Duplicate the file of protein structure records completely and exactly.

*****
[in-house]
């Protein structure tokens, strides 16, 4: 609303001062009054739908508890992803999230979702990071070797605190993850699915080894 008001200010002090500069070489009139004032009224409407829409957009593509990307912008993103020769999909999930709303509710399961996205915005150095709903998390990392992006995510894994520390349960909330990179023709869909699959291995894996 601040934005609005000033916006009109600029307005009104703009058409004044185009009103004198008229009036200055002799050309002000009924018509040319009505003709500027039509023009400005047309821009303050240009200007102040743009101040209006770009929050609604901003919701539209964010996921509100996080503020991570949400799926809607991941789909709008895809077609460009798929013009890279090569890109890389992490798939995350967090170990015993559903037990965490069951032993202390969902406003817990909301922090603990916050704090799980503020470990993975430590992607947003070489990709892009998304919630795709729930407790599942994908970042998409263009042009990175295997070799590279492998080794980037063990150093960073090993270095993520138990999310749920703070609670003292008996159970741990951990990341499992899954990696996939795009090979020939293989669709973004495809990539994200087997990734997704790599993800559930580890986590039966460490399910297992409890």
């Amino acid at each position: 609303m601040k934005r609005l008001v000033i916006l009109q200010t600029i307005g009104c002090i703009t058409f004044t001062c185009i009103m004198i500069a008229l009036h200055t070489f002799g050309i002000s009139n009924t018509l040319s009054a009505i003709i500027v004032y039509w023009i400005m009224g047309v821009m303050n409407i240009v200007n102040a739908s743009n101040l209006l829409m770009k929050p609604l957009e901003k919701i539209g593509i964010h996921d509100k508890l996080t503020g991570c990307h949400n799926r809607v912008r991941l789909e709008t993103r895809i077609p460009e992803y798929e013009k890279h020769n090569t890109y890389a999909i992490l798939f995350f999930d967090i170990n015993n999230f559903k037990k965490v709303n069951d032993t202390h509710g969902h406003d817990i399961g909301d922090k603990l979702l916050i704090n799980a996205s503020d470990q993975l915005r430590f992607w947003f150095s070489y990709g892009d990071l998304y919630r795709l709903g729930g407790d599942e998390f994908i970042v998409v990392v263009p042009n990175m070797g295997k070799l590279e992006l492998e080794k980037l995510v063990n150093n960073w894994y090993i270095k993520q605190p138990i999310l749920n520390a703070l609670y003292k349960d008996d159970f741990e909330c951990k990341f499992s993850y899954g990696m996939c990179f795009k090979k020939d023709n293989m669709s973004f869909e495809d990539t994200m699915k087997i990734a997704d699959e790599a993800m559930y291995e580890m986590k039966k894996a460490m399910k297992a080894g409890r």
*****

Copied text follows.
[in-house]
């Protein structure tokens, strides 16, 4: 609303001062009054739908508890992803999230979702990071070797605190993850699915080894 008001200010002090500069070489009139004032009224409407829409957009593509990307912008993103020769999909999930709303509710399961996205915005150095709903998390990392992006995510894994520390349960909330990179023709869909699959291995894996 601040934005609005000033916006009109600029307005009104703009058409004044185009009103004198008229009036200055002799050309002000009924018509040319009505003709500027039509023009400005047309821009303050240009200007102040743009101040209006770009929050609604901003919701539209964010996921509100996080503020991570949400799926809607991941789909709008895809077609460009798929013009890279090569890109890389992490798939995350967090170990015993559903037990965490069951032993202390969902406003817990909301922090603990916050704090799980503020470990993975430590992607947003070489990709892009998304919630795709729930407790599942994908970042998409263009042009990175295997070799590279492998080794980037063990150093960073090993270095993520138990999310749920703070609670003292008996159970741990951990990341499992899954990696996939795009090979020939293989669709973004495809990539994200087997990734997704790599993800559930580890986590039966460490399910297992409890």
């Amino acid at each position: 609303m601040k934005r609005l008001v000033i916006l009109q200010t600029i307005g009104c002090i703009t058409f004044t001062c185009i009103m004198i500069a008229l009036h200055t070489f002799g050309i002000s009139n009924t018509l040319s009054a009505i003709i500027v004032y039509w023009i400005m009224g047309v821009m303050n409407i240009v200007n102040a739908s743009n101040l209006l829409m770009k929050p609604l957009e901003k919701i539209g593509i964010h996921d509100k508890l996080t503020g991570c990307h949400n799926r809607v912008r991941l789909e709008t993103r895809i077609p460009e992803y798929e013009k890279h020769n090569t890109y890389a999909i992490l798939f995350f999930d967090i170990n015993n999230f559903k037990k965490v709303n069951d032993t202390h509710g969902h406003d817990i399961g909301d922090k603990l979702l916050i704090n799980a996205s503020d470990q993975l915005r430590f992607w947003f150095s070489y990709g892009d990071l998304y919630r795709l709903g729930g407790d599942e998390f994908i970042v998409v990392v263009p042009n990175m070797g295997k070799l590279e992006l492998e080794k980037l995510v063990n150093n960073w894994y090993i270095k993520q605190p138990i999310l749920n520390a703070l609670y003292k349960d008996d159970f741990e909330c951990k990341f499992s993850y899954g990696m996939c990179f795009k090979k020939d023709n293989m669709s973004f869909e495809d990539t994200m699915k087997i990734a997704d699959e790599a993800m559930y291995e580890m986590k039966k894996a460490m399910k297992a080894g409890r």